• Malaysia Technology Trade Mission Report

    Department for International Trade
    October 2018

    Malaysia Technology Trade Mission Report

    Department for International Trade
    October 2018

    Following the mega-mission to Malaysia in 2017 with 40+ UK companies involved, DIT ran a focused mission with 9 UK companies pitching to key partners across 4 industry verticals (Telecoms, Banking, Oil & Gas and Healthcare). DIT adopted a targeted approach to recruitment and partner selection to ensure quality/relevance throughout the delegation with the goal of increasing the ratio of meetings to export wins/commercial opportunities.

    Malaysia Technology Trade Mission Report

  • UK Tech Mission Singapore 2018

    Department for International Trade
    October 2018

    UK Tech Mission Singapore 2018

    Department for International Trade
    October 2018

    As the new Her Majesty’s Trade Commissioner for Asia-Pacific, it is my pleasure to welcome you to the largest ever connecting event for British tech companies and potential partners in Singapore.

    The Department for International Trade has carefully selected companies with a wealth of expertise in the most in-demand areas of technology in Singapore: Artificial intelligence; cyber security; data analytics; health tech; and smart cities. With more than 30 companies on this mission, we have the technology to enable you to make better HR decisions and speed up due diligence and compliance reviews; reduce account fraud and data theft; secure your networks and mobile applications; personalise healthcare; create autonomous fleets of vehicles and drones and monitor smart networks.

    The UK’s strengths in all of these areas of technology flow from our universities and research capabilities, our incubators and accelerators and our great technology companies, from start-ups and SMEs through to multinationals. The UK is home to some of the world’s strongest university research groups in AI such as Cambridge, Edinburgh, Oxford and UCL, and has 17 academic centres of excellence in cyber security. We’re also the leading European destination for international tech investors.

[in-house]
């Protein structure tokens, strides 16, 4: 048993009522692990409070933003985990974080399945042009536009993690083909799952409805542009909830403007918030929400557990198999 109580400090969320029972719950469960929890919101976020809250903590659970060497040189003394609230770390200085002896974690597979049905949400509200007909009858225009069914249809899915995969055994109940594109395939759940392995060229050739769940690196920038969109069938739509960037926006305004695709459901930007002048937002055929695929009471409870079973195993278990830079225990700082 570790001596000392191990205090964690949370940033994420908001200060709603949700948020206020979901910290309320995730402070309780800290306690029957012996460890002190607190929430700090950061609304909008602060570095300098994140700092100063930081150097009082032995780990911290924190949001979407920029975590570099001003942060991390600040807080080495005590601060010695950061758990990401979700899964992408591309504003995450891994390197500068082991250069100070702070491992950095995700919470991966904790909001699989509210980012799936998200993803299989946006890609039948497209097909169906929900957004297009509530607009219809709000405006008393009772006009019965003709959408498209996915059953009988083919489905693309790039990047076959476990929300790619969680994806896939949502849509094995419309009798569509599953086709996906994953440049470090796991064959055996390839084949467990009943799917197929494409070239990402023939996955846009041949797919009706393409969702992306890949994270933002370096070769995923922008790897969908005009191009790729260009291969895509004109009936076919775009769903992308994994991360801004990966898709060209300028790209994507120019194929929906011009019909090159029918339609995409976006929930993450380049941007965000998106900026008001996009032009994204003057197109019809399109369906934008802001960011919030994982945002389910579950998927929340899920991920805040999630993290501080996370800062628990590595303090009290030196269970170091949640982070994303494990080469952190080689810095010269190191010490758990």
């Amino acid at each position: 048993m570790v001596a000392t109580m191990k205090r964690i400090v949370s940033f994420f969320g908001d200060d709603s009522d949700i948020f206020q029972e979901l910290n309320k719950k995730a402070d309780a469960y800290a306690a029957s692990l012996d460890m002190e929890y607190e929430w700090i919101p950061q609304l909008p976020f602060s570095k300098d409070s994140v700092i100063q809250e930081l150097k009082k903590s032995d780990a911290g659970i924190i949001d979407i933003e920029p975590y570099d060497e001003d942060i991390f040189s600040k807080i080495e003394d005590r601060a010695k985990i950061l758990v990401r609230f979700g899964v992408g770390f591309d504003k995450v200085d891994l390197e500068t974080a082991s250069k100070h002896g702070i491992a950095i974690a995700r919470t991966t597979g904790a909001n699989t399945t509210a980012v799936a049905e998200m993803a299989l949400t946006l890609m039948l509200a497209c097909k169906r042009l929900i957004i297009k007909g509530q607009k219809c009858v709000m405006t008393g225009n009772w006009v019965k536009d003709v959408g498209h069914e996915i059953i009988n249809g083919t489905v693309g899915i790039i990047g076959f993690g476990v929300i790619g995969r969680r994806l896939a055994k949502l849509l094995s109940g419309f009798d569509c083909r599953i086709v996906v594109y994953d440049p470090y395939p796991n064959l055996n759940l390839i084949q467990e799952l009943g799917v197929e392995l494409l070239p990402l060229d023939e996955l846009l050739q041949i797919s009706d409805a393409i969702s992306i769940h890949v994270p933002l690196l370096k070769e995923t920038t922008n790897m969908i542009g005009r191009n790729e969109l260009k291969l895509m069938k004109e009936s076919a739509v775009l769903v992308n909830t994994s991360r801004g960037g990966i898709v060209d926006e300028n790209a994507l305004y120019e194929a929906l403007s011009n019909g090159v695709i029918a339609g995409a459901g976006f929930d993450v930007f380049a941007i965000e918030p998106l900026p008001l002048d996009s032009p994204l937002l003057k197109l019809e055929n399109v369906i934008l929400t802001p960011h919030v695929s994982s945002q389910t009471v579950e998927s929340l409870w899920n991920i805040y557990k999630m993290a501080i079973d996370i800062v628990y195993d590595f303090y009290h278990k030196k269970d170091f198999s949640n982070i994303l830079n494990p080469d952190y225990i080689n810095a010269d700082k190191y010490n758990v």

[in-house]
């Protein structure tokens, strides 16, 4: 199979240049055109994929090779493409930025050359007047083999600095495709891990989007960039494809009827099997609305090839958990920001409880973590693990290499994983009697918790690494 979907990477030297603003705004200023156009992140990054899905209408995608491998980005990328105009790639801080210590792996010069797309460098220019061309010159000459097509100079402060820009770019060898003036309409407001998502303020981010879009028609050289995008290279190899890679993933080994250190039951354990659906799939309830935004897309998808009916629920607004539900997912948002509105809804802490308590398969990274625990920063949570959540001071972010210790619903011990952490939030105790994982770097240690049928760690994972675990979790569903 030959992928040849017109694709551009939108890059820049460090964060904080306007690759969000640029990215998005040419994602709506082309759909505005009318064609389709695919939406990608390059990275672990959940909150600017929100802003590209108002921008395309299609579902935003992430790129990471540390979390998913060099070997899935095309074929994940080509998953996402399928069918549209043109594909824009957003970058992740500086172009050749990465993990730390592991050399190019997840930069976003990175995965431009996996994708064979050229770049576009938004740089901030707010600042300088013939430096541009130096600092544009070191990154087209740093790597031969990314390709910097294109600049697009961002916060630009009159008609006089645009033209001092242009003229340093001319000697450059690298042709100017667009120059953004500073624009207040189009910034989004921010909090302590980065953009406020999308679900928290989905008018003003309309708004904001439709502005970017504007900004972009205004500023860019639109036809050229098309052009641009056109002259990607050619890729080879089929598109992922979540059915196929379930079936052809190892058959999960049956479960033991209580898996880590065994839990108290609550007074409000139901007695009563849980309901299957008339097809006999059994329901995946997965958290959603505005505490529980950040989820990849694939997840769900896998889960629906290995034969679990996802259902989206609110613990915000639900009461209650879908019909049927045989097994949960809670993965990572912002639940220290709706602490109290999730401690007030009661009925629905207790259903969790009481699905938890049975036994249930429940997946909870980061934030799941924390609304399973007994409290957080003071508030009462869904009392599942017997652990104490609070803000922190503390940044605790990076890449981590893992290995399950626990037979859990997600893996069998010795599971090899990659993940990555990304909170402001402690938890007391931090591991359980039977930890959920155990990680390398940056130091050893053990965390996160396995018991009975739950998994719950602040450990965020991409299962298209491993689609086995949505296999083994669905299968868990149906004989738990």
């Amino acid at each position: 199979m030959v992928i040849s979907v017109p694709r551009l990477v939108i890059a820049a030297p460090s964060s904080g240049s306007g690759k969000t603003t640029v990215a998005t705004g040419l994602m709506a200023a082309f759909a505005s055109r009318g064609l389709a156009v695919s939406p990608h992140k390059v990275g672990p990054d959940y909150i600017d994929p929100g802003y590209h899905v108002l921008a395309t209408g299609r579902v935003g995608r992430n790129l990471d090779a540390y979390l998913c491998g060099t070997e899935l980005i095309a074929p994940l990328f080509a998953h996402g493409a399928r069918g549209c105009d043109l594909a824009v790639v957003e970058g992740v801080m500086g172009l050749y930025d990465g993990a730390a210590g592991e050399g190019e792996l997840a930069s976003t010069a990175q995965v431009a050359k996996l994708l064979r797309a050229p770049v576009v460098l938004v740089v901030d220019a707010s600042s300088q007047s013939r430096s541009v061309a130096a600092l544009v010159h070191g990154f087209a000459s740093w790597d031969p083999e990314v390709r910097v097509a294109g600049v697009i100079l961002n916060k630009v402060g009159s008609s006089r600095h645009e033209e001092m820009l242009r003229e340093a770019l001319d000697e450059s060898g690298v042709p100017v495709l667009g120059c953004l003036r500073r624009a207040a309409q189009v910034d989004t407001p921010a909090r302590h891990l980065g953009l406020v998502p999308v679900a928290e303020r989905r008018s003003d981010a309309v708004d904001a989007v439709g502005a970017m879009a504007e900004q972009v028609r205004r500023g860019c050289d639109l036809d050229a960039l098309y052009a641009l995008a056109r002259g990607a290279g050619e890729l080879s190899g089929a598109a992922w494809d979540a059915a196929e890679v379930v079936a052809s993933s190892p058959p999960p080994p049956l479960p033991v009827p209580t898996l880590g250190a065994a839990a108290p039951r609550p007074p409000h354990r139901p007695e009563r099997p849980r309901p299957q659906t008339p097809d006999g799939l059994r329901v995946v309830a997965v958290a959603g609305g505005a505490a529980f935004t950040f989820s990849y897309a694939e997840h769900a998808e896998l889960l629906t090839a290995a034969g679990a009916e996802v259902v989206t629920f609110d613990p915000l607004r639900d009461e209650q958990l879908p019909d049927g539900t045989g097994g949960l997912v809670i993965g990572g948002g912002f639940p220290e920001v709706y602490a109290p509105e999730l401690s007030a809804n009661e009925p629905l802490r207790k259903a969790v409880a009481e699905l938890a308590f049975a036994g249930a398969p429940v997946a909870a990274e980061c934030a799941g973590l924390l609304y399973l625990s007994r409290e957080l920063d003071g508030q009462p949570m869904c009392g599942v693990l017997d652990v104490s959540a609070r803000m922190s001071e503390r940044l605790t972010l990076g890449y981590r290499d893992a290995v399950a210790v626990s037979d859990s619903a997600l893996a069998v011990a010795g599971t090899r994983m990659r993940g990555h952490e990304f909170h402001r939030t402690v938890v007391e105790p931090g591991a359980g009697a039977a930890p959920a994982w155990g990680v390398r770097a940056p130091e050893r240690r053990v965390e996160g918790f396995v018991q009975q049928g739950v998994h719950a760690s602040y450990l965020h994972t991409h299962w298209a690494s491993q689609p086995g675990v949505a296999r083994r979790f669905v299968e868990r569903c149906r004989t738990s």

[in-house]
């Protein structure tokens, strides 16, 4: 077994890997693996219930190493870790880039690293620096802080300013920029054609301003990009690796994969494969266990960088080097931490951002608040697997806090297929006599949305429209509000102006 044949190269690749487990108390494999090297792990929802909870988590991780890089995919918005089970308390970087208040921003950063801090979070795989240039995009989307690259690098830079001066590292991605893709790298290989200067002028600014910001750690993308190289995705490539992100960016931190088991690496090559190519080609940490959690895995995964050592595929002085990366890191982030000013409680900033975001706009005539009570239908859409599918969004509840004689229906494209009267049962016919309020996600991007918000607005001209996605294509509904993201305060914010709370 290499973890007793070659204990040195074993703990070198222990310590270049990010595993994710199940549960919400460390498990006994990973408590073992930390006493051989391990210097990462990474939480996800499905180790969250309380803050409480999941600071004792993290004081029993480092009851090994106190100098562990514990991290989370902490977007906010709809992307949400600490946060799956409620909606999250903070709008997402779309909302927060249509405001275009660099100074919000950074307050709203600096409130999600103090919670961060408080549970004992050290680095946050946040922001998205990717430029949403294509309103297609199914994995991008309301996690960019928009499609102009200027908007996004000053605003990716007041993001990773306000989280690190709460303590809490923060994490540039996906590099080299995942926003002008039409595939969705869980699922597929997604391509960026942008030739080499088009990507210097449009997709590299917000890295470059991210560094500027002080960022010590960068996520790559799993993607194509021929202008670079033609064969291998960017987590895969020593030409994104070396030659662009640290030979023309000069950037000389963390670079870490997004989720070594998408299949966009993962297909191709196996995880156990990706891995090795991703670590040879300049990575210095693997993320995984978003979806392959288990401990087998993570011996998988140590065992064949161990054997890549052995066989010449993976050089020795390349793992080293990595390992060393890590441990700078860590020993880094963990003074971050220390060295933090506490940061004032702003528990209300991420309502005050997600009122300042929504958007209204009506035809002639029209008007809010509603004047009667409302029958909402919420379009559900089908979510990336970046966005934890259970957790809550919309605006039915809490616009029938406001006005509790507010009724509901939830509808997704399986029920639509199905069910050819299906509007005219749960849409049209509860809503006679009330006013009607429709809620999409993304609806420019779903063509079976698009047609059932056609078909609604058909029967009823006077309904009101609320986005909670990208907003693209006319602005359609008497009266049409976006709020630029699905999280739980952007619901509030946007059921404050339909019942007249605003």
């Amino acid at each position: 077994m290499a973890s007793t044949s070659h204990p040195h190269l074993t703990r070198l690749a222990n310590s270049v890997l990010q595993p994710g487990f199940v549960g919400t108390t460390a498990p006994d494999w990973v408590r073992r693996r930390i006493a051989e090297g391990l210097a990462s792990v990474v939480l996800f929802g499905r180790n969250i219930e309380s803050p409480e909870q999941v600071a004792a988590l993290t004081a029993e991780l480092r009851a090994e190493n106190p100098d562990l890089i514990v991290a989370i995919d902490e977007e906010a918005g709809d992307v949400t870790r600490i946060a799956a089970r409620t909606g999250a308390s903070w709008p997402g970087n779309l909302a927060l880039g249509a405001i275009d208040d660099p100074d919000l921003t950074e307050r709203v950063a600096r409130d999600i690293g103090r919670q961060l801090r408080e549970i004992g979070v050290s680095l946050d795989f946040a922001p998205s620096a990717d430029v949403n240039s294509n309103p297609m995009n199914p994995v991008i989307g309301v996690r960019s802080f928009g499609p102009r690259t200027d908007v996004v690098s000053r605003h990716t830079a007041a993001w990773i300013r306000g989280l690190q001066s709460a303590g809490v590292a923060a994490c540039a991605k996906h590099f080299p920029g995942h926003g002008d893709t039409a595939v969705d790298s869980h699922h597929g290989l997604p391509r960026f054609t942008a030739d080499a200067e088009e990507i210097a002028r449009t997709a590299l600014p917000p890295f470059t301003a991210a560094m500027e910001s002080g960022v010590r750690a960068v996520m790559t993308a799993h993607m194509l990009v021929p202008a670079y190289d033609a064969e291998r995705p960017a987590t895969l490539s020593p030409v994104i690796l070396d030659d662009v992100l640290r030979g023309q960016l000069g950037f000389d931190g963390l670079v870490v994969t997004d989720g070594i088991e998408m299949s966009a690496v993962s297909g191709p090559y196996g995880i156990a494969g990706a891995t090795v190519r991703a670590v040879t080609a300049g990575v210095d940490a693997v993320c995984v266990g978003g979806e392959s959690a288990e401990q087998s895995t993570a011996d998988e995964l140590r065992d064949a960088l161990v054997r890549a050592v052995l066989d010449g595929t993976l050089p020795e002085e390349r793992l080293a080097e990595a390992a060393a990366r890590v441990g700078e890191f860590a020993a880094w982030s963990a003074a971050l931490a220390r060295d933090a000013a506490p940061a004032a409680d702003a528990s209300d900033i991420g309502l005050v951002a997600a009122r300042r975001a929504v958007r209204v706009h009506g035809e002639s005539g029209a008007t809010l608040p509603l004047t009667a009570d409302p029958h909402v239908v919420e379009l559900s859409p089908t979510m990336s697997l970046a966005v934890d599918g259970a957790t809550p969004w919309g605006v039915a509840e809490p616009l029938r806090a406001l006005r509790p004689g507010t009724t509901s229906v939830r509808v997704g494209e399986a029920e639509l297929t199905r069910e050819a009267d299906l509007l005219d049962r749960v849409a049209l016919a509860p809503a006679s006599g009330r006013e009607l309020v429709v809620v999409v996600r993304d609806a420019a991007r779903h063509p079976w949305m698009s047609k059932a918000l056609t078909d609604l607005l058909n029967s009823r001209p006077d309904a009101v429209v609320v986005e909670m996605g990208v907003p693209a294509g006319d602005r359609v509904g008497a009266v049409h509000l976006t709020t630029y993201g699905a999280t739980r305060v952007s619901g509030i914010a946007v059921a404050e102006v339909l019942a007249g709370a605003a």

According to data from Pitchbook, between June 2016 and June 2018, UK tech companies received over £5 billion in VC funding – more than France (£1.55bn), Germany (£2.15bn) and Sweden (£644m) combined.

    Continuing to grow and develop the UK’s tech sector is a key strand of our modern Industrial Strategy and a personal priority for me as Her Majesty’s Trade Commissioner. It will deliver more, better-paid jobs, not just in the UK but for our partners around the world. We’re investing heavily to ensure the UK remains at the forefront of innovation including a new AI sector deal worth almost £1 billion, with nearly £300m of private sector investment.

    This commitment to the sector provides funding for PhDs and Masters, the creation of prestigious Turing Fellowships, and support for AI firms to export globally. There are strong areas of synergy between the UK’s Industrial Strategy and Singapore’s Committee for the Future Economy, and many of UK areas of focus, from AI to the future of transport and cities, as well as how we manage our ageing society, are areas shared with Singapore.

    DIT is here to support the development of new partnerships between the UK and Singapore and we are excited to see what opportunities will emerge this week.

    The team will be on hand to answer any questions about this event.

    I look forward to meeting you this week.

    Natalie Black
    Her Majesty’s Trade Commissioner for Asia-Pacific

    To read the full article, please click here

  • AI businesses on the rise in ASEAN

    Bangkok Post
    October 2018

    AI businesses on the rise in ASEAN

    Bangkok Post
    October 2018

    Singapore is one of the Southeast Asian countries aiming to be a leader and business centre in artificial intelligence (AI) in line with its industrial transformation policy.

    To read the full article, please click here

  • GREAT Festival of Innovation

    Department of International Trade

    GREAT Festival of Innovation

    Department of International Trade
  • Technology High Value Campaign in Malaysia

    August 2018

    Technology High Value Campaign in Malaysia

    August 2018